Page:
(Reuters) – The U.S. Court of Appeals for the Federal Circuit on Monday affirmed Apple Inc’s Patent Trial and Appeal Board win invalidating parts of a fingerprint-authentication patent owned by Korean patent owner Firstface Co Ltd, but also upheld two other Firstface patents that Apple had challenged.
U.S. Circuit Judge Raymond Chen wrote for a unanimous three-judge panel rejecting Apple’s claims that the two valid patents were obvious based on earlier disclosures, but agreeing with Apple that a third patent was obvious.
Firstface sued Apple and Samsung in 2018 in San Francisco federal court for infringing the three patents with “home buttons” or “home keys” that wake devices and use fingerprints to authenticate users simultaneously, in cases that were stayed for the PTAB proceedings.
Firstface’s attorney Christopher Granaghan of Nelson Bumgardner Conroy declined to comment. Apple and its attorney Douglas Hallward-Driemeier of Ropes & Gray didn’t immediately respond to a request for comment.
Chen, joined by Circuit Judges Timothy Dyk and Richard Linn, affirmed that parts of one of the Firstface patents were invalid as obvious.
Firstface argued that the PTAB shouldn’t have decided that an ordinary artisan would have been motivated to combine two earlier patent applications cited by Apple to create Firstface’s “activation button.”
But Chen said the board correctly found a “clear linkage” between the two prior art references, which both disclosed authenticating a user while waking or powering on a device, that would have inspired an ordinary artisan to combine them.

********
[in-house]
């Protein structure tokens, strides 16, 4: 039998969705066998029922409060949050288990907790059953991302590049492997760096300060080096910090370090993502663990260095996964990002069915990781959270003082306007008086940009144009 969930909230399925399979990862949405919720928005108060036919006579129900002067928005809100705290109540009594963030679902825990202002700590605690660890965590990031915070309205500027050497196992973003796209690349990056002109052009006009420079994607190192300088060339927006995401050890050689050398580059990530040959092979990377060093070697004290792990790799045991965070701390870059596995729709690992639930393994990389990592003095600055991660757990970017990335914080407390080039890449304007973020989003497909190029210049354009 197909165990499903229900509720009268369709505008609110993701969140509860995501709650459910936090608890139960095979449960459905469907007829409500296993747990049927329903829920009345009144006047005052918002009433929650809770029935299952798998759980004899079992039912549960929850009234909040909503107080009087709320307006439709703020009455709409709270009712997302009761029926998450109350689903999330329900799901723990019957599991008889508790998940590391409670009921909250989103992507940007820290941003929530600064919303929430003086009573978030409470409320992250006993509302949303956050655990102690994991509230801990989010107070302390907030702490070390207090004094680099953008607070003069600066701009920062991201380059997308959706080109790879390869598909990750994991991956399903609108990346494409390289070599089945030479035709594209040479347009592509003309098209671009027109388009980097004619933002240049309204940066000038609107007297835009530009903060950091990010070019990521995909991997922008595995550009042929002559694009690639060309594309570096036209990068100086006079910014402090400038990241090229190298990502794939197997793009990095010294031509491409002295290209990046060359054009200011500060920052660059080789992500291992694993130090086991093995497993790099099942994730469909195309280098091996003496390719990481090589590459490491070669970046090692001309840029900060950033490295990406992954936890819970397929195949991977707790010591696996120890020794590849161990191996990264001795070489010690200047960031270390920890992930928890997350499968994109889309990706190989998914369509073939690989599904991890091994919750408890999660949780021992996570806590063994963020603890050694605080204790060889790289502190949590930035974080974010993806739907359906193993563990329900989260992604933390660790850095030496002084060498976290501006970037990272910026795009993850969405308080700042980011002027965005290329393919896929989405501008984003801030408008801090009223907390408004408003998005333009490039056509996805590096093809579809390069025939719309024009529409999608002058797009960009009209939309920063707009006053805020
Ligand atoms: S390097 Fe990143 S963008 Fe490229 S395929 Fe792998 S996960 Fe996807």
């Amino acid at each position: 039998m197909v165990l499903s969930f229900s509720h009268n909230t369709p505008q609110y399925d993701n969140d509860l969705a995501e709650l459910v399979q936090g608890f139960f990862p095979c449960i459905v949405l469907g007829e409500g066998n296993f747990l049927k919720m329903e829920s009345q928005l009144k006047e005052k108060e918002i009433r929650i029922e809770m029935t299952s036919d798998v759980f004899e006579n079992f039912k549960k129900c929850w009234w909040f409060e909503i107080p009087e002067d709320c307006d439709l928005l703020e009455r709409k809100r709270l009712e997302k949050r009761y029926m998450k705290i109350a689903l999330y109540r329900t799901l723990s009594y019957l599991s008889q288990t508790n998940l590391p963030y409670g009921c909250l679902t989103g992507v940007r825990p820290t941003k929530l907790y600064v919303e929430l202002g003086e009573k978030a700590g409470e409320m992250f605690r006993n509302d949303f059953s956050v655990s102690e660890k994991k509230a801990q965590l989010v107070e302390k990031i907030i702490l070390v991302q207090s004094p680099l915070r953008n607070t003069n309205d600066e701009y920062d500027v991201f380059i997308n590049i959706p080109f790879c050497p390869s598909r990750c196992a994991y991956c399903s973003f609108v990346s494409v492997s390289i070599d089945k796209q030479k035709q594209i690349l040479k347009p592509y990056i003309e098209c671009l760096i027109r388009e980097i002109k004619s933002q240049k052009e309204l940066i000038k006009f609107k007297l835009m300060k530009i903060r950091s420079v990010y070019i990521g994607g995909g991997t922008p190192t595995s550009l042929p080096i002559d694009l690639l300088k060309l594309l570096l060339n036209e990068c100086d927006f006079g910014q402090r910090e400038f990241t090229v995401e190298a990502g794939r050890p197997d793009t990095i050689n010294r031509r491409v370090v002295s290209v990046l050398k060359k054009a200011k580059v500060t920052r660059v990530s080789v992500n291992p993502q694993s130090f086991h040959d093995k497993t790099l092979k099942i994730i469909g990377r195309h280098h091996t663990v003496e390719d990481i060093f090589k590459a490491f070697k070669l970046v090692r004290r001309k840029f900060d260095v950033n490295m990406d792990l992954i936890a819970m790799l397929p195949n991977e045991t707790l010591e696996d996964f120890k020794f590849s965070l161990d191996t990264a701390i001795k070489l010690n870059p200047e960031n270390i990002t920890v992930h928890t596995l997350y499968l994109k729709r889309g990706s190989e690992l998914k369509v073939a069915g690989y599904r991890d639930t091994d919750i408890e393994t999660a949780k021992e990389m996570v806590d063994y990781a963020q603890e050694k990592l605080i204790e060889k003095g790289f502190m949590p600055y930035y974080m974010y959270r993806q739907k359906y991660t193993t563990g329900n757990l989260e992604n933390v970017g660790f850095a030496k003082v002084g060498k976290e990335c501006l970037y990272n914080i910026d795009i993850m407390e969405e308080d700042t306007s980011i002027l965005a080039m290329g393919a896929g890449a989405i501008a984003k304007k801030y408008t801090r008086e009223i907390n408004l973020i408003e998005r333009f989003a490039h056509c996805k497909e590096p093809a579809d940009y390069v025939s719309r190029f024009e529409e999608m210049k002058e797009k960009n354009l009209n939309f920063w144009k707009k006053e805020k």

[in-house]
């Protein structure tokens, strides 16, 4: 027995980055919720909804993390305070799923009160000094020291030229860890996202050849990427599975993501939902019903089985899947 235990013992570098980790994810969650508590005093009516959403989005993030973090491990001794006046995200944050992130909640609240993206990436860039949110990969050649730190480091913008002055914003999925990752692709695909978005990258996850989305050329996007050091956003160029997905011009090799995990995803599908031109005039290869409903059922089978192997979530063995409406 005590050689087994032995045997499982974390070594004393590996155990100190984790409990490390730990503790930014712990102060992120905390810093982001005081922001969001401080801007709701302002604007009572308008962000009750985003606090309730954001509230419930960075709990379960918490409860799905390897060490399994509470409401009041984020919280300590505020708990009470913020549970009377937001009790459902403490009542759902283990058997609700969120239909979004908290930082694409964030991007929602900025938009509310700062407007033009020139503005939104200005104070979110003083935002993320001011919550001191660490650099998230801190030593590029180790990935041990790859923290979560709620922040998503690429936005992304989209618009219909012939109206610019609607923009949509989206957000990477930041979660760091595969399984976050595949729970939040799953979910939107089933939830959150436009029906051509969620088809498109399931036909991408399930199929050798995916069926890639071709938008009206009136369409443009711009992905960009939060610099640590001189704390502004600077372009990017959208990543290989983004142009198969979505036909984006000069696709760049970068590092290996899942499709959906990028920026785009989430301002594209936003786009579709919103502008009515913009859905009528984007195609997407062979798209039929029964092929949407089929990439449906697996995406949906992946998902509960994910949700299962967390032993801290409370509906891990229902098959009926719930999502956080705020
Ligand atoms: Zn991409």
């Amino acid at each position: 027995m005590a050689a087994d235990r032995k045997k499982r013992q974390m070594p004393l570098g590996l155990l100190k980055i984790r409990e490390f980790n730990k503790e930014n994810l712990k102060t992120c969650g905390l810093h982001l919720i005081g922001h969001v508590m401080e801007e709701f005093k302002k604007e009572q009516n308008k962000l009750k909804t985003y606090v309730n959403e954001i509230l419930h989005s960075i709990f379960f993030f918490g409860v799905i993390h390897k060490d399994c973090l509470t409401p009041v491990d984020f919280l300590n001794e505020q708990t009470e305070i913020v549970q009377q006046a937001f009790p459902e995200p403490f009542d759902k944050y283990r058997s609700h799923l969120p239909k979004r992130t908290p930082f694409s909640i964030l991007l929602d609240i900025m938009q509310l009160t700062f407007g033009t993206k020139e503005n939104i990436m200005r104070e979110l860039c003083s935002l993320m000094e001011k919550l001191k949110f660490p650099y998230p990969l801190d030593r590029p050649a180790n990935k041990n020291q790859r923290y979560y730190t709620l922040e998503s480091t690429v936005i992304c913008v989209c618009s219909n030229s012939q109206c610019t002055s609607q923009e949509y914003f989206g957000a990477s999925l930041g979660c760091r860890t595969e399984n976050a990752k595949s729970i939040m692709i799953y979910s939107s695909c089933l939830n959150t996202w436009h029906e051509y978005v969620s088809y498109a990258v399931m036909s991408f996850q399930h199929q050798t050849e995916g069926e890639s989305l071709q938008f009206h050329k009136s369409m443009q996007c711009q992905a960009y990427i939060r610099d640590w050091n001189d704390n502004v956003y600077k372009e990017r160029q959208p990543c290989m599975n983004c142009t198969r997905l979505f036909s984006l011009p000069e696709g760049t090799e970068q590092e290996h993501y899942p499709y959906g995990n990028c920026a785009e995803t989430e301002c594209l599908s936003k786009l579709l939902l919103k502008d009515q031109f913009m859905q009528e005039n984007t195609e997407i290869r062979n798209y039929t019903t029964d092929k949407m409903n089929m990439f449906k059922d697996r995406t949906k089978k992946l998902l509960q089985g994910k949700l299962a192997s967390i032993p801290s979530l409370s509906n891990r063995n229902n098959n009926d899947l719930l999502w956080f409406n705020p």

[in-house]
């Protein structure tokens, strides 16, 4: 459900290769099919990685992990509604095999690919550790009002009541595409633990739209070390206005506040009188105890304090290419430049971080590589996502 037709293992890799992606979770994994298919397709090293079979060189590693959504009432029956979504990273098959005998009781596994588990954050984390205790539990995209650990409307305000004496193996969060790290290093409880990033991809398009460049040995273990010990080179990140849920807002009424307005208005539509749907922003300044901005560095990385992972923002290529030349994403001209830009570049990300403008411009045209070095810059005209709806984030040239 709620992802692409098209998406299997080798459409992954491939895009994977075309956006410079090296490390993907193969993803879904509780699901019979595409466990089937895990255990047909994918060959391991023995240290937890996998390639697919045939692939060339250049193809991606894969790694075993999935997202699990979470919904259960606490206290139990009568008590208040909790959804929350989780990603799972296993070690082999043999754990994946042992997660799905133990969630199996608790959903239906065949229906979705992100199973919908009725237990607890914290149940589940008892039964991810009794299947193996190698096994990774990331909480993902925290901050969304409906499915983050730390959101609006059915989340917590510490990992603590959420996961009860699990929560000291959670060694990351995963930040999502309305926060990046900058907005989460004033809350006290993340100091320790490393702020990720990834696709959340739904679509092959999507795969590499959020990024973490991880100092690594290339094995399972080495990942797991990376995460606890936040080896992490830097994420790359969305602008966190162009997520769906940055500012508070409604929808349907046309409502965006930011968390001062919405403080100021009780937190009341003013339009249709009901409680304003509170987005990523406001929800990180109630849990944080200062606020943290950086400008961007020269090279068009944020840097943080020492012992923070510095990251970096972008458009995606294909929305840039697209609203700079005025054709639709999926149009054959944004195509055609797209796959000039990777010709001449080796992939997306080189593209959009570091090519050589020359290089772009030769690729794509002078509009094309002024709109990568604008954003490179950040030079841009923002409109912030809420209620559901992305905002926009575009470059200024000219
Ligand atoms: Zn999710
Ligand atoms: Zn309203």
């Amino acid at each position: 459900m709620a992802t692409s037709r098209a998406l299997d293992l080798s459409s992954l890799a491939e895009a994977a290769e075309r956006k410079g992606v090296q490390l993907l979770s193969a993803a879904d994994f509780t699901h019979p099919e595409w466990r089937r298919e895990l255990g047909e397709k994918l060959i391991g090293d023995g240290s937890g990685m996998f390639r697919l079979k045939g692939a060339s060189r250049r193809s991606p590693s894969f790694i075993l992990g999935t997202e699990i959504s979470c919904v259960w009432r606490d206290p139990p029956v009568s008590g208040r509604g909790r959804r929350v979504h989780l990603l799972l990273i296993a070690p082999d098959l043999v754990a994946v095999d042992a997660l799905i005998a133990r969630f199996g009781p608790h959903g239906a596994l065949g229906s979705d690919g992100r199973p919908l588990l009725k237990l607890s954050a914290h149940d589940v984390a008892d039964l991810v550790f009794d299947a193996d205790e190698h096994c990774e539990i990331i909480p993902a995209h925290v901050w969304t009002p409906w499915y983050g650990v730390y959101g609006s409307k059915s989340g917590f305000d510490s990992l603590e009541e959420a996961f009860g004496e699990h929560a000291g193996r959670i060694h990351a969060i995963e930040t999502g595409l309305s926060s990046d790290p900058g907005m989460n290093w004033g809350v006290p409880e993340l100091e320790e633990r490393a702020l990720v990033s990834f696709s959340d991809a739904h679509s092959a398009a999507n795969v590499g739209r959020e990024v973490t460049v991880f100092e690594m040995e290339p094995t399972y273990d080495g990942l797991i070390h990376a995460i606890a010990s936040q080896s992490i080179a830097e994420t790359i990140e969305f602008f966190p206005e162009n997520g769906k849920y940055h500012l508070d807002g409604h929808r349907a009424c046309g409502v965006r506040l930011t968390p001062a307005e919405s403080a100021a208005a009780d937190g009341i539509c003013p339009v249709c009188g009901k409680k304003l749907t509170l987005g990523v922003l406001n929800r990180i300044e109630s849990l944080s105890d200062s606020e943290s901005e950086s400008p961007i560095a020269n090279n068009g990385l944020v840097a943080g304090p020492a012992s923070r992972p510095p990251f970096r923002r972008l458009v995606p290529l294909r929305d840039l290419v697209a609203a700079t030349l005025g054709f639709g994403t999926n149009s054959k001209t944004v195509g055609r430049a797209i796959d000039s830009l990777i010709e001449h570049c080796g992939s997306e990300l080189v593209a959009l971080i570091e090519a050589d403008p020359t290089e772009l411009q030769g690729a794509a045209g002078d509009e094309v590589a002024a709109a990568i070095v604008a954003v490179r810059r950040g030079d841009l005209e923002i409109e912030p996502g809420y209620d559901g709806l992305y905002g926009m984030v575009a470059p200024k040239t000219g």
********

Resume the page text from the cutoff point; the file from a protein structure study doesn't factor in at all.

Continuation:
In its appeal, Apple said the board misconstrued parts of two other “activation button” patents that it had unsuccessfully argued were obvious. Apple took issue with the board’s interpretation of the patented invention’s ability to “perform” authentication “without additional user input.” Apple argued this meant that “when the activation button is pressed, the first or second function only must be initiated without additional user input, allowing for additional user input” before the function is completed.
Chen said the board properly ruled for Firstface because the ordinary meaning of “performing” requires “full performance” without more user input, and “something more than ‘initiating.'” There was also nothing in the patent itself indicating that “perform” and “initiate” should be treated interchangeably, Chen said.
Chen also rejected Apple’s argument that “perform” had to mean “initiate” to avoid improperly “reading out” a hands-free function – like Apple’s Siri – that Firstface had disclosed in the patents as a way that the technology would be used. The function is compatible with the board’s interpretation because it only switches the device into hands-free mode and doesn’t require further user input, Chen said.
The cases are Apple Inc v. Firstface Co Ltd, U.S. Court of Appeals for the Federal Circuit, No. 21-1001, and Firstface Co v. Apple Inc, U.S. Court of Appeals for the Federal Circuit, No. 20-2347.
For Apple: Douglas Hallward-Driemeier of Ropes & Gray
For Firstface: Christopher Granaghan of Nelson Bumgardner Conroy
Written by Blake Brittain
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